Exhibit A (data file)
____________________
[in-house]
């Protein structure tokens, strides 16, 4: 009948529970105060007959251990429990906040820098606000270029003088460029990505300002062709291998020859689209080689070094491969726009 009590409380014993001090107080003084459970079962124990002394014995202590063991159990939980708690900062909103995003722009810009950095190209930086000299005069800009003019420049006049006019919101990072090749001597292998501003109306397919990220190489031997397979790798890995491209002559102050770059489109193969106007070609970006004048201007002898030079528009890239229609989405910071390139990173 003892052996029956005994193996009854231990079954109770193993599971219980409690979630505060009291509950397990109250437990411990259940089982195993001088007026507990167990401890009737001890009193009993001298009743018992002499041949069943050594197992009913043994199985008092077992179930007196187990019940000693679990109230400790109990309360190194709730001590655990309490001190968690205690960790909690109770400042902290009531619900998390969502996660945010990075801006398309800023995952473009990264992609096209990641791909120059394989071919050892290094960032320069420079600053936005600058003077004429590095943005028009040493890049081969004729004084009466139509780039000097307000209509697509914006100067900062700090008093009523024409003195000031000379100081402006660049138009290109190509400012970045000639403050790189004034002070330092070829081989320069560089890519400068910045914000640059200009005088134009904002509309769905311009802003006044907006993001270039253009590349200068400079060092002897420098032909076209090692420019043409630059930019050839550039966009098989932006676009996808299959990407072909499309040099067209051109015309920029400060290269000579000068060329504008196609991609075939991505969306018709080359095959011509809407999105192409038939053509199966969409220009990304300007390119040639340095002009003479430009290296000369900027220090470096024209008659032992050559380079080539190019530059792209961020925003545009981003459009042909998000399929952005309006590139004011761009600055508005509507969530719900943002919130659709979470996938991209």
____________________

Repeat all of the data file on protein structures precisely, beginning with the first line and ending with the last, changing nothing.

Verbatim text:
[in-house]
């Protein structure tokens, strides 16, 4: 009948529970105060007959251990429990906040820098606000270029003088460029990505300002062709291998020859689209080689070094491969726009 009590409380014993001090107080003084459970079962124990002394014995202590063991159990939980708690900062909103995003722009810009950095190209930086000299005069800009003019420049006049006019919101990072090749001597292998501003109306397919990220190489031997397979790798890995491209002559102050770059489109193969106007070609970006004048201007002898030079528009890239229609989405910071390139990173 003892052996029956005994193996009854231990079954109770193993599971219980409690979630505060009291509950397990109250437990411990259940089982195993001088007026507990167990401890009737001890009193009993001298009743018992002499041949069943050594197992009913043994199985008092077992179930007196187990019940000693679990109230400790109990309360190194709730001590655990309490001190968690205690960790909690109770400042902290009531619900998390969502996660945010990075801006398309800023995952473009990264992609096209990641791909120059394989071919050892290094960032320069420079600053936005600058003077004429590095943005028009040493890049081969004729004084009466139509780039000097307000209509697509914006100067900062700090008093009523024409003195000031000379100081402006660049138009290109190509400012970045000639403050790189004034002070330092070829081989320069560089890519400068910045914000640059200009005088134009904002509309769905311009802003006044907006993001270039253009590349200068400079060092002897420098032909076209090692420019043409630059930019050839550039966009098989932006676009996808299959990407072909499309040099067209051109015309920029400060290269000579000068060329504008196609991609075939991505969306018709080359095959011509809407999105192409038939053509199966969409220009990304300007390119040639340095002009003479430009290296000369900027220090470096024209008659032992050559380079080539190019530059792209961020925003545009981003459009042909998000399929952005309006590139004011761009600055508005509507969530719900943002919130659709979470996938991209």